Toxic Exposure

Camp Lejeune Kidney Cancer Lawsuit

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Contaminated water at Marine Corps Base Camp Lejeune, North Carolina, between August 1953 and December 1987 has been linked to many serious health issues. Marines, their family members and contractors may have developed life-altering diseases, such as kidney cancer, as a result of this toxic exposure.

If you or a loved one developed kidney cancer that you believe may be caused by Camp Lejeune water contamination, new legislation allows you to seek compensation. If a claim with the Department of the Navy (DON) is filed but not timely resolved, you may be able to file a Camp Lejeune kidney cancer lawsuit for compensation. There is a deadline for filing a claim – August 09, 2024. If you do not file your Camp Lejeune administrative claim with the DON by that date, it will be forever barred.

Why are people filing Camp Lejeune kidney cancer lawsuits?

Volatile organic compounds (VOCs) were discovered in the drinking water from two water treatment facilities at Camp Lejeune in 1982. The VOCs found in the water include:

  • Benzene
  • Tetrachloroethylene/perchloroethylene (PCE)
  • Trichloroethylene (TCE)
  • Vinyl chloride

The Agency for Toxic Substances and Disease Registry (ATSDR) has researched potential harm to people who lived or worked at Camp Lejeune during the period when water was contaminated. Its research has shown a potential link between PCE and TCE exposure and incidences of kidney cancer in people who worked and lived on the base. 

To address the health problems experienced by people who lived at or visited Camp Lejeune for at least 30 days between August 1953 and December 1987, Congress passed the Honoring our Promise to Address Comprehensive Toxics (PACT) Act of 2022. As part of this legislation, a provision called the Camp Lejeune Justice Act allows a temporary window of time for people and the estate’s of people hurt by their toxic exposure to VOCs at Camp Lejeune to seek compensation from the Department of the Navy (DON). If the DON denies or does not timely resolve a person’s administrative claim, the person may file a lawsuit such as a Camp Lejeune kidney cancer lawsuit.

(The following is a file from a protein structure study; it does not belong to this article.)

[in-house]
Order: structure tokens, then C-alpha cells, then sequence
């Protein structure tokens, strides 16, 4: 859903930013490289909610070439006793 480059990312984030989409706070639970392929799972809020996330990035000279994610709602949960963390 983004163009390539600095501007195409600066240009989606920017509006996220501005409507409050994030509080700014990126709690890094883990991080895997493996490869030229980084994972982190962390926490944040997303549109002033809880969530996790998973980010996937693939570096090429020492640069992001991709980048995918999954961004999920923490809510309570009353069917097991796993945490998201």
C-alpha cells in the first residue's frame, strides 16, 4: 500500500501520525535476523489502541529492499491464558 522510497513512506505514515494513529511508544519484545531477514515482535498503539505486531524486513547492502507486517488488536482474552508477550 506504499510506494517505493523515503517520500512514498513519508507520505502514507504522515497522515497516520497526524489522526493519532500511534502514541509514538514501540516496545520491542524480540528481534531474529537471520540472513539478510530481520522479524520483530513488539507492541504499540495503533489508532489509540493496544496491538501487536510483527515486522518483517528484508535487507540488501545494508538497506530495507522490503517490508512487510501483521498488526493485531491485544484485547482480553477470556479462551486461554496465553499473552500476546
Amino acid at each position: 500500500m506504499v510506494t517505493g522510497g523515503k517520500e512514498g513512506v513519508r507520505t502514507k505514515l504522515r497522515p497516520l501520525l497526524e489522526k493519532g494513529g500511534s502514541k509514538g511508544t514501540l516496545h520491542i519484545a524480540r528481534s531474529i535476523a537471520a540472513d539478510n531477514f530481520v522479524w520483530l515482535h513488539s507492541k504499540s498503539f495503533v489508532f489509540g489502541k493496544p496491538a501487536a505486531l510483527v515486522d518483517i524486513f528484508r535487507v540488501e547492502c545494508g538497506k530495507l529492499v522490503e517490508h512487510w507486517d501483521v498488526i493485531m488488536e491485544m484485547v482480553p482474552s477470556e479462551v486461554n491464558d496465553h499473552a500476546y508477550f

How to file a Camp Lejeune kidney cancer claim

The Camp Lejeune Justice Act requires that people who believe they’ve been exposed to VOCs at Camp Lejeune file an administrative claim directly with the Department of Navy. The claim must be able to demonstrate that the claimant:

  • Was exposed at Camp Lejeune between August 1, 1953 and December 31, 1987 for at least 30 days.
  • Suffered one or more serious health conditions that may be linked to the VOCs that have been found in contaminated water at Camp Lejeune.

If the administrative claim is not resolved in six months, or if the claim is denied, claimants or their authorized representatives may file a Camp Lejeune lawsuit in the U.S. District Court for the Eastern District of North Carolina.

If you need help handling this process, contact one of our Camp Lejeune water contamination lawyers. 

Deadlines for filing Camp Lejeune kidney cancer compensation claims

If you are considering filing a claim for kidney cancer related to Camp Lejeune water contamination under the Camp Lejeune Justice Act of 2022, you must file a claim by August 9, 2024. This is two years after President Biden signed the PACT Act into law. CLJA claims not filed by August 9, 2024 will be forever barred. Additionally, you only have 180 days from the date the Department of Navy denies your claim to file a Camp Lejeune water contamination lawsuit. Failing to file a lawsuit within that time period means that the claims are forever barred.

Contact a Camp Lejeune water contamination attorney